Ivan Orkin’s Gyudon

The New York-based chef shares his recipe for this classic and affordable dish, taken from his book ‘The Gaijin Cookbook.’


WordsClémence Leleu

Houghton Mifflin Harcourt

In his book The Gaijin Cookbook, Ivan Orkin, an American chef known for his ramen recipes, shares several of his favourite dishes that he often cooks at home.

One such recipe is for gyudon, a typical Japanese dish that consists of a bowl of hot rice topped with sliced beef and onion. ‘Like most gaijin, my introduction to gyudon came via fast food. I was a twenty-something-year-old kid in Tokyo trying to eat cheaply and everywhere I looked there was a Yoshinoya restaurant slinging bowls of rice topped with sweet-salty beef and onions’, the chef recalls in his book. Gyudon is generally accompanied by a raw or lightly cooked egg and miso soup. It’s part of the donburi family—dishes made up of a big bowl of rice topped with something like beef, but also breaded pork, eels, or tempura prawns.

The Gaijin Cookbook isn’t a manual for making perfect sushi or a memoir of a great summer in Kyoto. It’s a reflection of a lifetime spent as an outsider looking admiringly at Japan. It’s not a comprehensive guide to Japanese food, but rather a story of my specific experience of it’, the chef explains in the introduction to his book. 

Serves 4


1 large onion, sliced thick

62.5 ml + 1 tablespoon sake

62.5 ml + 1 tablespoon soy sauce

62.5 ml + 1 tablespoon mirin

60 g sugar

450 g thinly sliced beef (preferably chuck roll or a cut that withstands a relatively long cooking time)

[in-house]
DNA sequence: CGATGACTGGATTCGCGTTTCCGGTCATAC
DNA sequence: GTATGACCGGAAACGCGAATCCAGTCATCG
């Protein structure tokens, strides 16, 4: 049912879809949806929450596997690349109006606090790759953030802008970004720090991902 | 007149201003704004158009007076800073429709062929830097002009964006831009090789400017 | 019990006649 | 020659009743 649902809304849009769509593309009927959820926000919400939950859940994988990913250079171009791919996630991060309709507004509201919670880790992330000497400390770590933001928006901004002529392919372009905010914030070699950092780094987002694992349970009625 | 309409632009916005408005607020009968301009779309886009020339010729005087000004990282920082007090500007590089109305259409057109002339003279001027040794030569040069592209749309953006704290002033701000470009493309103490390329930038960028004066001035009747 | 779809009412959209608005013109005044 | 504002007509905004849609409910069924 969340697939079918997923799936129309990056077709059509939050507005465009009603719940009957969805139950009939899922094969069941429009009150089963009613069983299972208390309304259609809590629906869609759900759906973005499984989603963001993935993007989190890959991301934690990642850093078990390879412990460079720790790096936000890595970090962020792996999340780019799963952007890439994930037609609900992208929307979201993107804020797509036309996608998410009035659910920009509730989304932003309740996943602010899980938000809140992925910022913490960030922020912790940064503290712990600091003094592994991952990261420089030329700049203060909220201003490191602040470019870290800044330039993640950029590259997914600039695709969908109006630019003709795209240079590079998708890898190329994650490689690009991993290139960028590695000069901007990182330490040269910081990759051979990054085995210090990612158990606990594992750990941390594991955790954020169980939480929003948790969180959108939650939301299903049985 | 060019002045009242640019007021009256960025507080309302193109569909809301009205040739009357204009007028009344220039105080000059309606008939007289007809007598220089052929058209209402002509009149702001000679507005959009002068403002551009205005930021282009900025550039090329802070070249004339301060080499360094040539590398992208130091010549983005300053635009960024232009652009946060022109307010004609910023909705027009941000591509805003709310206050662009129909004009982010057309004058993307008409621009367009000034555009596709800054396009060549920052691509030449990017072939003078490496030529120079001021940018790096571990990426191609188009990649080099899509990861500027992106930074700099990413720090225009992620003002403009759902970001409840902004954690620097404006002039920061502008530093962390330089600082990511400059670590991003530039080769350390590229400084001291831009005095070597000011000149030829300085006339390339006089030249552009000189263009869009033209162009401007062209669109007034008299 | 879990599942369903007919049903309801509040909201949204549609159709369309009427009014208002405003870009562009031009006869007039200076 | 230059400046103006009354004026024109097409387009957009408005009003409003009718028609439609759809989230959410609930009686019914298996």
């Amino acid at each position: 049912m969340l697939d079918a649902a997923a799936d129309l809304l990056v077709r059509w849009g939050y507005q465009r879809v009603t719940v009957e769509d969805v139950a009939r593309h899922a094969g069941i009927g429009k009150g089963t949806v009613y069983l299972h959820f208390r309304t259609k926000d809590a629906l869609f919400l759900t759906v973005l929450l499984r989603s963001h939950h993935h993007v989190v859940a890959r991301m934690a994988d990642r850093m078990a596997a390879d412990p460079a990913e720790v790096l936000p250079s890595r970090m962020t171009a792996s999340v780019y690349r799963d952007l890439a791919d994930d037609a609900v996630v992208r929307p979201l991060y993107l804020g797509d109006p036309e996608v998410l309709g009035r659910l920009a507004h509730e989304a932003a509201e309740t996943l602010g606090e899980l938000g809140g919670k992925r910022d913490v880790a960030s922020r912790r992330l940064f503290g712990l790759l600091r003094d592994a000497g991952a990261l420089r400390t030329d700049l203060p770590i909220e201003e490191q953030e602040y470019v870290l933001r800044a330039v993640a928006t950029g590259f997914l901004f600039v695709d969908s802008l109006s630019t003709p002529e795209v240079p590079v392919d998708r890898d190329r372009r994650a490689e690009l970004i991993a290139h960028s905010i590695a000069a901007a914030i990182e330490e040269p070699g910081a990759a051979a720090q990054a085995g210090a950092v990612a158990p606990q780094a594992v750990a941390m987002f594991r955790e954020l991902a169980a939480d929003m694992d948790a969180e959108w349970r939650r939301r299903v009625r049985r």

One 1.5-inch piece of ginger, peeled and finely grated

For serving:

Steamed rice  

4 raw egg yolks (good quality and fresh) or soy-marinated eggs

Kimchi (optional)

Shichimi togarashi


Bring 500 ml water to the boil in a large skillet over medium-high heat. Add the onion, sake, soy sauce, mirin, and sugar and cook for about 3 minutes, adjusting the heat to maintain a simmer, until the onion is softened slightly.

Stir in the sliced beef and bring the liquid back to a simmer, then tilt the pan and use a flat skimmer to remove any grey scum. Cover and simmer gently for about 20 minutes—the beef should be tender and the onion fully softened. Remove the pan from the heat and stir in the ginger. 

Serve over steamed rice, ladling a generous amount of broth into each bowl. Garnish each portion with an egg yolk or ajitama, kimchi (if you like), and shichimi togarashi to taste.


The Gaijin Cookbook (2019) by Ivan Orkin, is published by Houghton Mifflin Harcourt.

Ivan Orkin discovered Japan in the 1980s. He opened his first ramen restaurant in June 2006 in Tokyo’s Setagaya district, then opened a second establishment, Ivan Ramen Plus. The two restaurants closed in 2015. Ivan Orkin has also written another book, Ivan Ramen, and is one of the stars of the series Chef’s Table and Mind of a Chef on Netflix. He now runs two ramen restaurants in New York: Ivan Ramen and Ivan Ramen Slurp Shop.

Houghton Mifflin Harcourt